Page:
Unpviot in Google Sheets

But how do we unpivot our data like that?

It turns out it’s quite hard.

It’s harder than going the other direction, turning tall data into wide data tables, which we can do with a pivot table.

This article looks at how to do it using formulas so if you’re ready for some complex formulas, let’s dive in…

Unpivot in Google Sheets

We’ll use the wide dataset shown in the first image at the top of this post.

The output of our formulas should look like the second image in this post.

In other words, we need to create 16 rows to account for the different pairings of Customer and Product, e.g. Customer 1 + Product 1, Customer 1 + Product 2, etc. all the way up to Customer 4 + Product 4.

Of course, we’ll employ the Onion Method to understand these formulas.

Template

Click here to open the Unpivot in Google Sheets template

Feel free to make your own copy (File > Make a copy…).

(If you can’t open the file, it’s likely because your G Suite account prohibits opening files from external sources. Talk to your G Suite administrator or try opening the file in an incognito browser.)

Step 1: Combine The Data

Use an array formula like this to combine the column headings (Customer 1, Customer 2, etc.) with the row headings (Product 1, Product 2, Product 3, etc.) and the data.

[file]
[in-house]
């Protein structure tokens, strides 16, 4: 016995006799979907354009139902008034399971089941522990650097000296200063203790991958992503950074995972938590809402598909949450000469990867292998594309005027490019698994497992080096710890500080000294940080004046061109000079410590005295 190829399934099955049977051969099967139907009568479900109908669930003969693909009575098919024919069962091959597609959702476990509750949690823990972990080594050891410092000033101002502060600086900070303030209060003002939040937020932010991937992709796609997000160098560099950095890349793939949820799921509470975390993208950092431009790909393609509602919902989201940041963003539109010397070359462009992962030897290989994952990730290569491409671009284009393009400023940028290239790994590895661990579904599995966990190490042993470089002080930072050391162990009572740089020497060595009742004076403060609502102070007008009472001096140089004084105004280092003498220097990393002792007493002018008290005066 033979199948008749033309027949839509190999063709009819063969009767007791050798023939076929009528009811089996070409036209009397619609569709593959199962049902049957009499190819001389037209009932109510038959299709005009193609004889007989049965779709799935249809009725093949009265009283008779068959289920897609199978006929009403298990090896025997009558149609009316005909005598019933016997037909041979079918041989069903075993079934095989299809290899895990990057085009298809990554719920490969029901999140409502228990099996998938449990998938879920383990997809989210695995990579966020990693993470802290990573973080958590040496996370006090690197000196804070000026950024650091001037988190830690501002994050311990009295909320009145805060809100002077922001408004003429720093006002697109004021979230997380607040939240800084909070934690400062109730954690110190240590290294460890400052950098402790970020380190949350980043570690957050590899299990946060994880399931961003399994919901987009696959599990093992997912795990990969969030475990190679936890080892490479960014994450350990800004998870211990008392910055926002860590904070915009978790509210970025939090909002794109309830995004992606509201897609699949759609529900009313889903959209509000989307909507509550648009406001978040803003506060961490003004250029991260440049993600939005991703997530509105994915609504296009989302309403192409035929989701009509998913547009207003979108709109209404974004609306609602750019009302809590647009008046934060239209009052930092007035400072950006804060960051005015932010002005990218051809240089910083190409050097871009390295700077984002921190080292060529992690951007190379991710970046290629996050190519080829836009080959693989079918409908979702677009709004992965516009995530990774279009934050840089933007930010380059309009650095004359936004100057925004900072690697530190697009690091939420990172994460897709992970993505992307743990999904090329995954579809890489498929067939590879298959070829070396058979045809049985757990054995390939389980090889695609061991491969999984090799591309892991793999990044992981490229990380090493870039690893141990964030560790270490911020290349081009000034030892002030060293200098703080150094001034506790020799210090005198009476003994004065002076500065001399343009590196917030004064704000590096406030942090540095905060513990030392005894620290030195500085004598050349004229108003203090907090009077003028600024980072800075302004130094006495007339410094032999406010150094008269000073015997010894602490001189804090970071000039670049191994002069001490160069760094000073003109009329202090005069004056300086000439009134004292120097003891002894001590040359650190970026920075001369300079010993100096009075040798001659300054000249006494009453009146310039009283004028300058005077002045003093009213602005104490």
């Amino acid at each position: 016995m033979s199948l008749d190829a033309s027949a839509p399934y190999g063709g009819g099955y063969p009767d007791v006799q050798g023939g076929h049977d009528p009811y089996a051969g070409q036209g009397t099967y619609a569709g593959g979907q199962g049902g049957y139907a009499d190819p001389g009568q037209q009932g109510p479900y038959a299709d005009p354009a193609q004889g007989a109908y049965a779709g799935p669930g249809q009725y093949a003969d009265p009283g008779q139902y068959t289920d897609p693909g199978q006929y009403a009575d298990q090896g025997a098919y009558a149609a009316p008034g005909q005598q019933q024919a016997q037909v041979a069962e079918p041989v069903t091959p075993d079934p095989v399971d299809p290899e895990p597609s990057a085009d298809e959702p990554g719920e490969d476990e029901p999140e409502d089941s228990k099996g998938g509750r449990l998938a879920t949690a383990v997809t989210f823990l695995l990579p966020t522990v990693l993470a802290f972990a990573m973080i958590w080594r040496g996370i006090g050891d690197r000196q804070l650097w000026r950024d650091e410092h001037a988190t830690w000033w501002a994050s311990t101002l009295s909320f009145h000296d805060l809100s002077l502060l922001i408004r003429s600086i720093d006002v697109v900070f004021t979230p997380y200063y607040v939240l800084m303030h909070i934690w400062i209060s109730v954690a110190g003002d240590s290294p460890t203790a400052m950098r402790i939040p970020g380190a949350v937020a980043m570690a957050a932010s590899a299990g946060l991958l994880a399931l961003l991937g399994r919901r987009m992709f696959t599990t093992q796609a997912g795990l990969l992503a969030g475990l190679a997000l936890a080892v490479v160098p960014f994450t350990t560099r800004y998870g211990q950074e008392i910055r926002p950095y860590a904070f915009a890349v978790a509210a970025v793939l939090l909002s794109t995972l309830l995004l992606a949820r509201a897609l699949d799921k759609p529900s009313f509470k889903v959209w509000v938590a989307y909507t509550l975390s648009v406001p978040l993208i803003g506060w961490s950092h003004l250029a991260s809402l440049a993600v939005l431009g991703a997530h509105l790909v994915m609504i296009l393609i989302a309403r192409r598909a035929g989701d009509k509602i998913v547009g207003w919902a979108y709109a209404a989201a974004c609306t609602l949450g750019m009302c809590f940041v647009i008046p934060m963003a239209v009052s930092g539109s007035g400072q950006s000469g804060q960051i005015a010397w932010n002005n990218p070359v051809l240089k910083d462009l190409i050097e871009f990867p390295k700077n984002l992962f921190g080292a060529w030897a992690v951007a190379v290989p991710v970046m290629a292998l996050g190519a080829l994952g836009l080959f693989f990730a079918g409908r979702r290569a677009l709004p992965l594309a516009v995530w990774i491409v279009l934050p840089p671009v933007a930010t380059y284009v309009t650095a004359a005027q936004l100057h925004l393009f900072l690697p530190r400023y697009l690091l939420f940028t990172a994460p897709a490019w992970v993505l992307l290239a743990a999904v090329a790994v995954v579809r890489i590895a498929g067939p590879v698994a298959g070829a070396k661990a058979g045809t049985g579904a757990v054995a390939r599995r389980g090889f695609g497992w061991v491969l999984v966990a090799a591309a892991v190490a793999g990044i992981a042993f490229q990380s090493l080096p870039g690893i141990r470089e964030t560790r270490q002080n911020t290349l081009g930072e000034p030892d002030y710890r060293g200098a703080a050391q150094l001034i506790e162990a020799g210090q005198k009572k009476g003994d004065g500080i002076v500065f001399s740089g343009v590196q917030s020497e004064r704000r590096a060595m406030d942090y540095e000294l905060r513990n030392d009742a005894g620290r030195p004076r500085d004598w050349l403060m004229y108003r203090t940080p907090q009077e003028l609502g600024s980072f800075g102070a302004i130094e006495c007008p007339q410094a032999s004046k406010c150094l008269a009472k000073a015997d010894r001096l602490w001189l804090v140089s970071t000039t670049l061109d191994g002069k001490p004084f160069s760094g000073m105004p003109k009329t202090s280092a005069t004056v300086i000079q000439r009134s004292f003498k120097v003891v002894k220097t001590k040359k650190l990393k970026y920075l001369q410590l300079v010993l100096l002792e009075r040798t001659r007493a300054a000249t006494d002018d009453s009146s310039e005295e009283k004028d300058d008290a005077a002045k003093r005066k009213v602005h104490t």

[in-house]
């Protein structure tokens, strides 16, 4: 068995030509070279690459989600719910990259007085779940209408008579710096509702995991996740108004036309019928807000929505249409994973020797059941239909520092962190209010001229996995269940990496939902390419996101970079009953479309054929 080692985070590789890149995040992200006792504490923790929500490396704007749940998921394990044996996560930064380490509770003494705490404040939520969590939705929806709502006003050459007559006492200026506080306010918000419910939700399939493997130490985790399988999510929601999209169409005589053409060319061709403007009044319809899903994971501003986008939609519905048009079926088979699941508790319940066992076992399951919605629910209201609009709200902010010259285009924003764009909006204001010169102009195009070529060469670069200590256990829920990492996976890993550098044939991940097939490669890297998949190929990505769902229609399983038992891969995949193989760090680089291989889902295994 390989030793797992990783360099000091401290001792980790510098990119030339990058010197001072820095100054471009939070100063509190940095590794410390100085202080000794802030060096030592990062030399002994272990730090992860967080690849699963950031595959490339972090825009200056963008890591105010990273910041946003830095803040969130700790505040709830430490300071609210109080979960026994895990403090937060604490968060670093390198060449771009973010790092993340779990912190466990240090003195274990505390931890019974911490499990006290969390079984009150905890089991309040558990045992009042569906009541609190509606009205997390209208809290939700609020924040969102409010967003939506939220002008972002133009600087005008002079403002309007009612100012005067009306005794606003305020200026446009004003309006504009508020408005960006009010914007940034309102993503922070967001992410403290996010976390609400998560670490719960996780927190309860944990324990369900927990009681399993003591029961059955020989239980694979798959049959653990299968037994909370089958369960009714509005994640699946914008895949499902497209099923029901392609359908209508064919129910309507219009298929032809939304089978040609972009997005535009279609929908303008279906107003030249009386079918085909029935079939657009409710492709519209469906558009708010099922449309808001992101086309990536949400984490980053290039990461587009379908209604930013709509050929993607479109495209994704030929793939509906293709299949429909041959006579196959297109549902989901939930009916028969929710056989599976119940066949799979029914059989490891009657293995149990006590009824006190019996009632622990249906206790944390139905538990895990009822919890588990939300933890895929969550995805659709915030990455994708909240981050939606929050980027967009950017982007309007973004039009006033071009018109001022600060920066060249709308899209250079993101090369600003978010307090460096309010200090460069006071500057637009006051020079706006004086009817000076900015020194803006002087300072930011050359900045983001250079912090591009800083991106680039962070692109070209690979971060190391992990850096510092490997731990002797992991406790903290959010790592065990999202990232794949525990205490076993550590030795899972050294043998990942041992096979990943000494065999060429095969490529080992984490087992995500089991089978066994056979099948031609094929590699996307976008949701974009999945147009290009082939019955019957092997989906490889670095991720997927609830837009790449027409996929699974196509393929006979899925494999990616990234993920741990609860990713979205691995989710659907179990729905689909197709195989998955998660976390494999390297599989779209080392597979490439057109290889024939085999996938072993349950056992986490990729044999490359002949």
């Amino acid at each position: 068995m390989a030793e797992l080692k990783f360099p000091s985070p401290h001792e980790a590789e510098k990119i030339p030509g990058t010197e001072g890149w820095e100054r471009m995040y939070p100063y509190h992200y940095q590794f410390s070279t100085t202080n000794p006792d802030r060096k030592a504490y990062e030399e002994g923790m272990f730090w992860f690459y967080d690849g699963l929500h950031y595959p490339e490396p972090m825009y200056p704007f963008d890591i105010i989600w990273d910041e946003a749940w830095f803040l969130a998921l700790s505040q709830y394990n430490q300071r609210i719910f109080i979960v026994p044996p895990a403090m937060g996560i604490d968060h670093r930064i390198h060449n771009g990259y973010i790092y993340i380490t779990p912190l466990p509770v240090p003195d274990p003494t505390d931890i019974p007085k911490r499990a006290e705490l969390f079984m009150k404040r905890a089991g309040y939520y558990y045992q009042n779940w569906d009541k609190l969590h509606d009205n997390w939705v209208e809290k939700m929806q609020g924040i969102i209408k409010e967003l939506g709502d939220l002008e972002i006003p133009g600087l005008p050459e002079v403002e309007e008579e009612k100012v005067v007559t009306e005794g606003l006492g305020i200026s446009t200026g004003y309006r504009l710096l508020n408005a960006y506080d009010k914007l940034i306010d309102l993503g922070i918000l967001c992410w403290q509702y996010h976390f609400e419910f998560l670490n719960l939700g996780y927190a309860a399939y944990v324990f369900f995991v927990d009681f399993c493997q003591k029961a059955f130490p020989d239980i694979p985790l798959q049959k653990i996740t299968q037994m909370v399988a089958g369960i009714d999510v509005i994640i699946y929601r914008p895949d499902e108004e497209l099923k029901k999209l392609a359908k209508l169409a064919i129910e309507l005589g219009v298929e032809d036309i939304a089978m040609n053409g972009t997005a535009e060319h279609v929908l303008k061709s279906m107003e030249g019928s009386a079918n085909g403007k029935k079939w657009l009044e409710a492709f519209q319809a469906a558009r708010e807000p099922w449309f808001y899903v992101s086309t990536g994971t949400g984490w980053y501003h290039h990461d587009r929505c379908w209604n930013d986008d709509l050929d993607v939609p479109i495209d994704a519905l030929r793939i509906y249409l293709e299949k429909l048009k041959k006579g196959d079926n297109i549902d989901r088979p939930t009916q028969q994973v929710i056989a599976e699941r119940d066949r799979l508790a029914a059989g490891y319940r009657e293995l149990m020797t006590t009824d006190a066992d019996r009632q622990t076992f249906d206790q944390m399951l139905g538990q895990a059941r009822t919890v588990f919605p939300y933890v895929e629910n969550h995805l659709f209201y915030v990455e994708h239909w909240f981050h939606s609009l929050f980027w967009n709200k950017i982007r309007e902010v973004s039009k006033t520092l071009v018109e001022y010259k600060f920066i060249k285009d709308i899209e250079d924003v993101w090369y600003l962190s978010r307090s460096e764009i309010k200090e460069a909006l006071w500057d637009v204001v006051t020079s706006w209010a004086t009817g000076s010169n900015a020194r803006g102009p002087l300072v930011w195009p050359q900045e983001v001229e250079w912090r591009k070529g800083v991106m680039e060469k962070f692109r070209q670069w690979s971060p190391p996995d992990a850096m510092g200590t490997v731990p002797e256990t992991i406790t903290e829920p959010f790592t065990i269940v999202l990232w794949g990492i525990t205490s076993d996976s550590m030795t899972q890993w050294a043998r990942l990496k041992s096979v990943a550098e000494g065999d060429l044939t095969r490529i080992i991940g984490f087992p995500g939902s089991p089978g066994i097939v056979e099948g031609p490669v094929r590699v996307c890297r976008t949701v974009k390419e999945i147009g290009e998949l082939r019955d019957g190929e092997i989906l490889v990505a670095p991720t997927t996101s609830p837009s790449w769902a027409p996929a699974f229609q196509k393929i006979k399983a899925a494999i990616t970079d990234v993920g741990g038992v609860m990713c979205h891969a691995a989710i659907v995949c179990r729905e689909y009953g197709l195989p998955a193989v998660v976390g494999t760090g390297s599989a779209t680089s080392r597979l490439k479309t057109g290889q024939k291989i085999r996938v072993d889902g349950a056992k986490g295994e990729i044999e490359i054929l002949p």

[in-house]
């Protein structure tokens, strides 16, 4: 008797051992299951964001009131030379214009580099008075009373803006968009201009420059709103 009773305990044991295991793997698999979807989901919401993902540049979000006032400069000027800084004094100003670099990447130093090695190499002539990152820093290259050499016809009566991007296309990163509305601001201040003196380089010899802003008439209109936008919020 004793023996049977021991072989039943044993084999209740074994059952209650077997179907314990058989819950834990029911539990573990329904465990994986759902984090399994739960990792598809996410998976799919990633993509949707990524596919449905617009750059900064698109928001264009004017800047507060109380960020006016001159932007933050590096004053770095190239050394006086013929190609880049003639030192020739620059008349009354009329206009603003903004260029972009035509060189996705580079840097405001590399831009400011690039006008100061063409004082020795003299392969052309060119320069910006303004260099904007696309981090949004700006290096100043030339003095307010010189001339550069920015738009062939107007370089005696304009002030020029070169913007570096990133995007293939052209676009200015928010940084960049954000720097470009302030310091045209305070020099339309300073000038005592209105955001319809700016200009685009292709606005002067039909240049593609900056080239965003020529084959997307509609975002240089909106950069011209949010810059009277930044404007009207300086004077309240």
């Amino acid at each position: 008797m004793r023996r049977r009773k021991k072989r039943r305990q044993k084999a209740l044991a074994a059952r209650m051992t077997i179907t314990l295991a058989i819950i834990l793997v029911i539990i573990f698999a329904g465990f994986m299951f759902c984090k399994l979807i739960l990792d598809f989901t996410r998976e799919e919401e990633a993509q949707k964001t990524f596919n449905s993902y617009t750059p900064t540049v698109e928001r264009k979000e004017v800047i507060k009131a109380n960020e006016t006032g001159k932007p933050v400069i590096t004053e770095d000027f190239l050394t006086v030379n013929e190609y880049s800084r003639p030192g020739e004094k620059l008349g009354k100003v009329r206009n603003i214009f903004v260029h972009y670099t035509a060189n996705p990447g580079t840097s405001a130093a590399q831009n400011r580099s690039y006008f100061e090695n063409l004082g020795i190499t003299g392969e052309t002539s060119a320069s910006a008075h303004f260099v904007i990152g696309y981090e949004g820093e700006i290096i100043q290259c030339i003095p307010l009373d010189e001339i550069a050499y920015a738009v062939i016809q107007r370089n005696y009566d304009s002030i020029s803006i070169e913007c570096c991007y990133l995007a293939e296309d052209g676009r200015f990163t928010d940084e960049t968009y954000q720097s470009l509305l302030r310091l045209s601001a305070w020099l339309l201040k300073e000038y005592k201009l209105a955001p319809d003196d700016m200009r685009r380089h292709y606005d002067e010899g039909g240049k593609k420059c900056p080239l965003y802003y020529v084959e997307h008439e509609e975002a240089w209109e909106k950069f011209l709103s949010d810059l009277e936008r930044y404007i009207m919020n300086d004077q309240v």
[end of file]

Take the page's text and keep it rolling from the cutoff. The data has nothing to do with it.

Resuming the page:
It’s crucial to add a special character between these sections of the dataset though, so we can split them up later on. I’ve used the fox emoji (because, why not?) but you can use whatever you like, provided it’s unique and doesn’t occur anywhere in the dataset.

=ArrayFormula(B1:E1&"🦊"&A2:A4&"🦊"&B2:E4)

The output of this formula is:

Unpivot Data In Google Sheets Step 1

Step 2: Flatten The Data

Before the introduction of the FLATTEN function, this step was much, much harder, involving lots of weird formulas.

Thankfully the FLATTEN function does away with all of that and simply stacks all of the columns in the range on top of each other. So in this example, our combined data turns into a single column.

=ArrayFormula(FLATTEN(B1:E1&"🦊"&A2:A4&"🦊"&B2:E4))

The result is:

Unpivot Data In Google Sheets Step 2

Step 3: Split The Data Into Columns

The final step is to split this new tall column into separate columns for each data type. You can see now why we needed to include the fox emoji so that we have a unique character to split the data on.

Wrap the formula from step 2 with the SPLIT function and set the delimiter to “🦊”:

=ArrayFormula(SPLIT(FLATTEN(B1:E1&"🦊"&A2:A4&"🦊"&B2:E4),"🦊"))

This splits the data into the tall data format we want. All that’s left is to add the correct column headings.

Unpivot Data In Google Sheets Step 3

Unpivot With Apps Script

You can also use Google Apps Script to unpivot data, as shown in this example from the first answer of this Stack Overflow post.

Further Reading

For more information on the shape of datasets, have a read of Spreadsheet Thinking vs. Database Thinking.